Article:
LONDON (Reuters) - Staff at smaller banks in the European Union should not have to defer large chunks of their bonuses over several years, the bloc’s European Banking Authority (EBA) watchdog said on Monday.
After the 2007-09 financial crisis, the European Union introduced rules to stop bankers from taking excessive risks to win bigger bonuses and because state bailouts of failed banks had angered taxpayers.
The rules apply to senior management and so-called material risk takers at banks, many of whom are based in London.
At least 40 percent of a bonus must be deferred for at least three years, with half of the deferred portion paid in shares or bonds rather than cash.
This means that if misconduct is uncovered after the bonus is awarded, the bank can stop some being paid out.
Smaller banks have complained that the rules are not “proportional” as the bonuses they pay are very modest and the deferrals create administrative headaches.
The European Banking Authority said the EU should consider amending its law to “explicitly support specific exemptions on the application of deferral arrangements”.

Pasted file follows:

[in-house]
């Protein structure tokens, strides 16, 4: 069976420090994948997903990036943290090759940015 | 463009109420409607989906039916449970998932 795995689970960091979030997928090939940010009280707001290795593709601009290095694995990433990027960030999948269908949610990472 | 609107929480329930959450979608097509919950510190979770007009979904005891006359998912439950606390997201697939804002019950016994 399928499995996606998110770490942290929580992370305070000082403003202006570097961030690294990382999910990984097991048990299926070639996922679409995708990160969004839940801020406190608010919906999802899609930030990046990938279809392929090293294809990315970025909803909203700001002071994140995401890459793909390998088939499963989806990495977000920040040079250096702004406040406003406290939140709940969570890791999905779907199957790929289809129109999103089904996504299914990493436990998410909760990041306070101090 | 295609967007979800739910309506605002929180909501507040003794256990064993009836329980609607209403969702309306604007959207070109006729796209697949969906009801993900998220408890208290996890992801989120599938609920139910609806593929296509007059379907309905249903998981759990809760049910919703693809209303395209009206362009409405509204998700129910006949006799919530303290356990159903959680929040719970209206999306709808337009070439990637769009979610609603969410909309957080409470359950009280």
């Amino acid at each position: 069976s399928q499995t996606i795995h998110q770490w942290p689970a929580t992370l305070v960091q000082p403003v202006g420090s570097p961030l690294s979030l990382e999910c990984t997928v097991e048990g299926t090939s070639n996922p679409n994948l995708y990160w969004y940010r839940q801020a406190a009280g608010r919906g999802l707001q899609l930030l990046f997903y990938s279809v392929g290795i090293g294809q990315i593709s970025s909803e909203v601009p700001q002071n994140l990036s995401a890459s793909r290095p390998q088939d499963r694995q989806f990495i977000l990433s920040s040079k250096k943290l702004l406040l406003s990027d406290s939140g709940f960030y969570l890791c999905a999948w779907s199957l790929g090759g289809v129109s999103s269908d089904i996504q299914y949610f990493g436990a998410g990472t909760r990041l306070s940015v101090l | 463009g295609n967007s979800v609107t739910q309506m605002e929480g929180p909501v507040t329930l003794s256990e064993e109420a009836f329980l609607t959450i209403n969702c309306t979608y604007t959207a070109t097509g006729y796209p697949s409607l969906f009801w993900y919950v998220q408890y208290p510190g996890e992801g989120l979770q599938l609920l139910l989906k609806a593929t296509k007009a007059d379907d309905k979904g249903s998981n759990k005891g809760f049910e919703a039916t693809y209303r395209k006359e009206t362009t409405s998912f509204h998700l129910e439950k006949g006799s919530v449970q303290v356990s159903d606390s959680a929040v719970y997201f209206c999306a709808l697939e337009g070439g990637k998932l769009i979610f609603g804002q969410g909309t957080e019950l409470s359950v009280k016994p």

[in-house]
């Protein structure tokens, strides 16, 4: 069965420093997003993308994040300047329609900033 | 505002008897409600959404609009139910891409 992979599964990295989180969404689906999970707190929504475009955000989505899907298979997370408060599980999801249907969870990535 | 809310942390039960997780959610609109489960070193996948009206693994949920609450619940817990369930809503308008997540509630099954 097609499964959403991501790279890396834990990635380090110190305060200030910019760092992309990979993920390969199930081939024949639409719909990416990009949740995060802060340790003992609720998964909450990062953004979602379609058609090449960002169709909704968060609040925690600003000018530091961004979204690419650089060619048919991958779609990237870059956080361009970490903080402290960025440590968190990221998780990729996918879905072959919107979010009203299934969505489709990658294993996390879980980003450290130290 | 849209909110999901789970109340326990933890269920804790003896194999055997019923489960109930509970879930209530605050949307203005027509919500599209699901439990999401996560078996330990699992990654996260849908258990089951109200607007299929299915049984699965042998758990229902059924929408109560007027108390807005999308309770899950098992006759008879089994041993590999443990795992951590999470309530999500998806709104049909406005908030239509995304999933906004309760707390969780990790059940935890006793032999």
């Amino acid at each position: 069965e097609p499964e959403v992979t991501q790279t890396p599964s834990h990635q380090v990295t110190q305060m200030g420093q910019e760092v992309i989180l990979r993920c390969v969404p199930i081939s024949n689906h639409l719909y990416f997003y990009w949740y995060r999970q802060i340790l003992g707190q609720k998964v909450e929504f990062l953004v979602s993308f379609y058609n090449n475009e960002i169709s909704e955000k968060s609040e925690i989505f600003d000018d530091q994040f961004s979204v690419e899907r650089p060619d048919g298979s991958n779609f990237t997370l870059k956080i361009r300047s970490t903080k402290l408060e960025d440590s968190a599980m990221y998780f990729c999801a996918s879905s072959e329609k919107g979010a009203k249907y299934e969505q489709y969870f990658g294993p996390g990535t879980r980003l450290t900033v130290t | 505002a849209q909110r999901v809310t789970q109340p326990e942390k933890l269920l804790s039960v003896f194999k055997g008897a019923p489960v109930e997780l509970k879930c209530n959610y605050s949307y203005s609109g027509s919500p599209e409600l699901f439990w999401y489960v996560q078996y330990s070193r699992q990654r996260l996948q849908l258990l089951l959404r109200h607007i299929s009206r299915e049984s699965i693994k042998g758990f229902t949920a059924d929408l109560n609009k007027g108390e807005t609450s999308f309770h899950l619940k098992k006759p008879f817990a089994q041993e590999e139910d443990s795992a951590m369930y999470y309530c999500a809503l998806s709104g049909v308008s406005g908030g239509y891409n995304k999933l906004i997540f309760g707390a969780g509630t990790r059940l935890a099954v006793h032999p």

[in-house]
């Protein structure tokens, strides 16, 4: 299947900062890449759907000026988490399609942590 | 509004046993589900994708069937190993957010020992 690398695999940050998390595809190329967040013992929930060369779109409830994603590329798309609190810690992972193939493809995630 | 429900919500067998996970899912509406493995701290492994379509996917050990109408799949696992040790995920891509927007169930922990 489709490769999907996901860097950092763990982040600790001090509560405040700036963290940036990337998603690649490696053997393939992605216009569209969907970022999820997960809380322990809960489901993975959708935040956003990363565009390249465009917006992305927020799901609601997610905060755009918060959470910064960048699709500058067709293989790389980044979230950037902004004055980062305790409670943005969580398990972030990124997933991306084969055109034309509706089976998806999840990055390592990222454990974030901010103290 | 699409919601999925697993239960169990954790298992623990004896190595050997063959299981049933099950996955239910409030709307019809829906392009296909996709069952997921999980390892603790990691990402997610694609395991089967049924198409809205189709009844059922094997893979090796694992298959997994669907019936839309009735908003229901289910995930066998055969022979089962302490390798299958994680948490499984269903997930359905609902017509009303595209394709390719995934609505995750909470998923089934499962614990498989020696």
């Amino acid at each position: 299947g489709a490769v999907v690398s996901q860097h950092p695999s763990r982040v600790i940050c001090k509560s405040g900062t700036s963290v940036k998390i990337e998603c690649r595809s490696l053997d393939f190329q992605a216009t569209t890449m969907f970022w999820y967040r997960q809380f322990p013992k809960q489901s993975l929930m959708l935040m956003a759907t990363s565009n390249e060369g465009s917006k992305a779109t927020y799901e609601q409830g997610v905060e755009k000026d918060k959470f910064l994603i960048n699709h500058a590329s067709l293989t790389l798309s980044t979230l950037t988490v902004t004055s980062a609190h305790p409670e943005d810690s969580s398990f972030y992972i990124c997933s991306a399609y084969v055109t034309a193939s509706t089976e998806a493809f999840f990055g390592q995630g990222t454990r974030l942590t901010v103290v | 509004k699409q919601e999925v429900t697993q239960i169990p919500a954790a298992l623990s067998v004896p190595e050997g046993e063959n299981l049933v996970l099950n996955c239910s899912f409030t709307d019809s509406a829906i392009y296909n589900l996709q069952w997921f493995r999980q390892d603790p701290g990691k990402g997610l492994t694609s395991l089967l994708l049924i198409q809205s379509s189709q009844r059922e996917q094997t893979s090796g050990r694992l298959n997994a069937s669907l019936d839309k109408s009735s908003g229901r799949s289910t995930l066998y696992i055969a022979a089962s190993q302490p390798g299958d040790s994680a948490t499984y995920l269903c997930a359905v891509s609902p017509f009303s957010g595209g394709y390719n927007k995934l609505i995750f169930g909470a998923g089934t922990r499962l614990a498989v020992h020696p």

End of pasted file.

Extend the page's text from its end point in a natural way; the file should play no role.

“It is the EBA’s opinion that the disapplication of these requirements should be possible for small and non-complex institutions and for staff that receives only a small amount of variable remuneration,” the watchdog said.
It offered no definition for small and non-complex institutions.
The deferred portion of a bonus is paid in a bank’s shares or bonds but the EBA said for savings and cooperative banks who have not issued shares, this is difficult and they should get more flexibility.
It will be up to the EU’s executive European Commission whether to propose an amendment to the law. Any change would need approval from member states and the European parliament.
Some 21 of the 28 member states already “neutralize”, or grant waivers in one form or another, for deferrals at smaller banks, but their scope differs widely. The EBA said a law change would mean more consistent, specific waivers across the EU.
The bloc has also capped bonuses to no more than fixed pay, or twice that amount with shareholder approval.
Britain and France are granting waivers for smaller lenders on applying the bonus cap, which the EBA views as illegal though it is up to the European Commission to take any action.
The watchdog also published a revised version of its guidelines on banker pay and said they will not come into force until January 2017, a year later than anticipated to give member states more time to adapt.
The guidelines now spell out what must be categorized as variable and fixed pay for calculating the bonus cap.
Several banks had been paying “allowances” to top up fixed pay and blunt the bonus cap. The EBA has already said the bulk of such payments breach European rules, forcing banks to change pay contracts.
The new guidelines will be enforced by banking supervisors in member states on a comply or explain basis, meaning a supervisor would have to say publicly why it was giving waivers.
Editing by David Clarke
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